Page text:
Antiques experts compete to make the most money at auction. Mark Hales and Thomas Plant start their journey on the hunt for antiques in Portrush.
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The nation's favourite experts, £200 each, one big challenge.
Well, duck, do I buy you, or don't I?
Who can make the most money buying and selling antiques
-as they scour the UK?
-Look at the colour!
The aim is trade up and hope that each antique turns a profit,
but it's not as easy as it looks and dreams of glory can end in tatters.
Will it be the fast lane to success or the slow road to bankruptcy?
-Bad luck for Thomas - £50 down.
-This is the Antiques Road Trip!
This week, we start a brand-new chapter
with veteran road-tripper Thomas Plant and new boy Mark Hales.
Thomas is a young-blood auctioneer who doesn't take no for an answer.
Halfway at 65.
-Oh... You do drive a hard bargain.
-I'm only trying.
Thomas's opponent is new boy Mark Hales.
He's also an auctioneer.
He doesn't mess about, though, when it comes to buying antiques.
Wrap it up for me, that's brilliant.
Our boys will begin this week's adventure with £200 each.
The automobile of choice is the sporty 1967 Sunbeam Alpine.
The question is, will they uncover some hidden gems
that will reap the profits at auction?
Starting off in Portrush, Northern Ireland.
The chaps will journey just over 460 miles,
all the way to the beautiful village of Pontrilas in South Herefordshire.
We begin our shopping mission in the spectacular location of Portrush
and we'll auction just 60 miles away
in Northern Ireland's capital city of Belfast.
The boys roll into this delightful seaside resort
on an unusually grey day.
Situated on a mile-long peninsula extending into the Atlantic Ocean,
it boasts three sandy beaches.
But alas, today the sun is nowhere to be seen,
and the chaps are met with a bracing chilly wind.
Plenty of parking, though.
Right, here we are!
Portrush by the sea.
-I like starting by the sea!
-The rugged Atlantic.
Do you feel it in your bones, Thomas? I do.
-There's something in Portrush.
-I just feel the sea air.
-There's something in Portrush.
-I like the smell of it,
and if I don't find anything, I'm going for a swim.
-Each to their own, Thomas.
-Good luck with that.
-Right, see you later.
-See you later.
Well, they seem to be very sporting and jovial.
How long will it last, though?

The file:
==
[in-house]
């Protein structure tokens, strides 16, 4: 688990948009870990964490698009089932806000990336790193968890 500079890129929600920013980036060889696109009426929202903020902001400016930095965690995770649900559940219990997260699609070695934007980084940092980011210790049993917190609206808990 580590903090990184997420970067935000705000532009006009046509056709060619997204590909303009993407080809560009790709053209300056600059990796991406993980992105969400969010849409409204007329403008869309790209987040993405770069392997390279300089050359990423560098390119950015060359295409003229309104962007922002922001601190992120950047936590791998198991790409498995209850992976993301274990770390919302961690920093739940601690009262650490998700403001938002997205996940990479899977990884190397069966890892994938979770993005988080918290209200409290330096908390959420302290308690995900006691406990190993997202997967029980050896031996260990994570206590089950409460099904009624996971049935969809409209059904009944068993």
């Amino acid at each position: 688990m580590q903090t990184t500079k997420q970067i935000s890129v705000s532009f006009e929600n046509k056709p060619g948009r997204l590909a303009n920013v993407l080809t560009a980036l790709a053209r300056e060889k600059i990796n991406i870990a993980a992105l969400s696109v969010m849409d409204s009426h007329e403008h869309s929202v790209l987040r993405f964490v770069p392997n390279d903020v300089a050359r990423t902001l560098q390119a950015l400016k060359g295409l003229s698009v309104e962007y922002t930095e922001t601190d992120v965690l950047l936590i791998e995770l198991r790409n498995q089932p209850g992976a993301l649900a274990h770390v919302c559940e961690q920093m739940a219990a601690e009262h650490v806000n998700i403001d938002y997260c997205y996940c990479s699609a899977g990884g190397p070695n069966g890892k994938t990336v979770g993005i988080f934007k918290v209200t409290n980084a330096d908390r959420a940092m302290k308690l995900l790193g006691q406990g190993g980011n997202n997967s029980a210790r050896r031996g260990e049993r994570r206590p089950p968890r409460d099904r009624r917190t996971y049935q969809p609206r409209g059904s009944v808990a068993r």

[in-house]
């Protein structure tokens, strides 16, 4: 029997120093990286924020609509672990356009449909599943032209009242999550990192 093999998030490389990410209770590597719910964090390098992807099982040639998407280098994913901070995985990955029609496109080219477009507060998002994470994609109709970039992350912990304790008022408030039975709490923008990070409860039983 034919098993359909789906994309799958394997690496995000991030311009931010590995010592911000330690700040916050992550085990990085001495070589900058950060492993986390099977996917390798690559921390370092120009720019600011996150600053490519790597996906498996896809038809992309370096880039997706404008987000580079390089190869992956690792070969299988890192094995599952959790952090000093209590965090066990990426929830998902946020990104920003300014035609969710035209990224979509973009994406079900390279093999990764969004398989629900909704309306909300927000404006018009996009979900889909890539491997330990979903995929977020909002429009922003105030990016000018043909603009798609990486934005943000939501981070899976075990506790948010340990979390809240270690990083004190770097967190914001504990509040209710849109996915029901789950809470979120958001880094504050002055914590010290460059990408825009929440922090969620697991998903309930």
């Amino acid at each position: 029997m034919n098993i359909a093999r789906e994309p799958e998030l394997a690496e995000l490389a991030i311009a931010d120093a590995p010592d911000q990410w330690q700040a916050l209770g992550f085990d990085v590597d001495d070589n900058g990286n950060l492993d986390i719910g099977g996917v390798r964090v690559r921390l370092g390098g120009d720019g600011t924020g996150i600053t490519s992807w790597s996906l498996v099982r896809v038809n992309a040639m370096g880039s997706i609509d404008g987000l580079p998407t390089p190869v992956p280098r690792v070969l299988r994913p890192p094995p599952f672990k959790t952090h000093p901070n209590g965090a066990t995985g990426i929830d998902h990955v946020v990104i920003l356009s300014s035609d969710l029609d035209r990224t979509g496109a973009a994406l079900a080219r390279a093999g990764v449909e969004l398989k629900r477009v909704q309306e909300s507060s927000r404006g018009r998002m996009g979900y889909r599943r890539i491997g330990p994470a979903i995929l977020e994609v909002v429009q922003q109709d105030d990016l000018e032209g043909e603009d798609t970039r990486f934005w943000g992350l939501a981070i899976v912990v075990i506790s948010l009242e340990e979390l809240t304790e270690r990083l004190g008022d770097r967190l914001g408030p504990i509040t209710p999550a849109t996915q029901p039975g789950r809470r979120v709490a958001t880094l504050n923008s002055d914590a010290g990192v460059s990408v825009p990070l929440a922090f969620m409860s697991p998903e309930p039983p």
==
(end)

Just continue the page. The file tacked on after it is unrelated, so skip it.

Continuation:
Let's start off with Mark Hales.
Antiques shop Kennedy Wolfenden is his first port of call.
I seem to have brought a little bit of the bad weather with me.
I know! It was beautiful a few days ago. Not so nice.
-How do you do? I'm Mark.
-What a lovely shop.
-You have some really, really nice things.
-So would it be all right if I had a real...?
-You have a nosy.
Mark is a Londoner through and through.
He's an expert on ceramics and glass
and has worn many hats in the world of antiques
from senior valuer at Christie's and antiques dealer
to presently running a successful auction house
with his wife in sunny Devon.
-I do rather like these.
-Those are Dublin, 1828.
Dublin, 1828, and Irish silver's good, isn't it?
It's very collectable throughout the world,
and they're in lovely condition with clear marks.
Silver is so high at the moment, it's what I should be buying,
but it's outside my comfort zone,
not something I have a great deal of knowledge in.
It's all down to weight and scrap and things, isn't it?
-And how much are these?
-Those are £50 for the pair.
I'm very tempted, so I'll have a look around first, and we'll see.
There's no stopping this fellow.
He's already spotted something as a potential first buy.
He obviously loves getting stuck in.
It's OK, Mark, don't worry.
Set it down on the floor and we'll sort it out.
Look at him go! He's leaving no antique uncovered.
He's certainly thorough and, as a natural charmer,
he's managed to find shop owner Eleanor's secret treasure trove.
-This is the glory hole.
-We do have some nice things.
-Ah... Isn't that pretty?
-An old money box.
-Not important qualitywise, but look at the subject!
-And people collect money boxes.
-I wonder, could that be a fiver?
-Yes, it could.
Yeah? Well, for a fiver, we've bought that, all right?
Right, so I've got my money box, OK, that's a fiver.
The spoons, erm... I think you said 40.
-No, I said 50.
-Yes, I did.
Bless your heart, you're a hard woman, aren't you?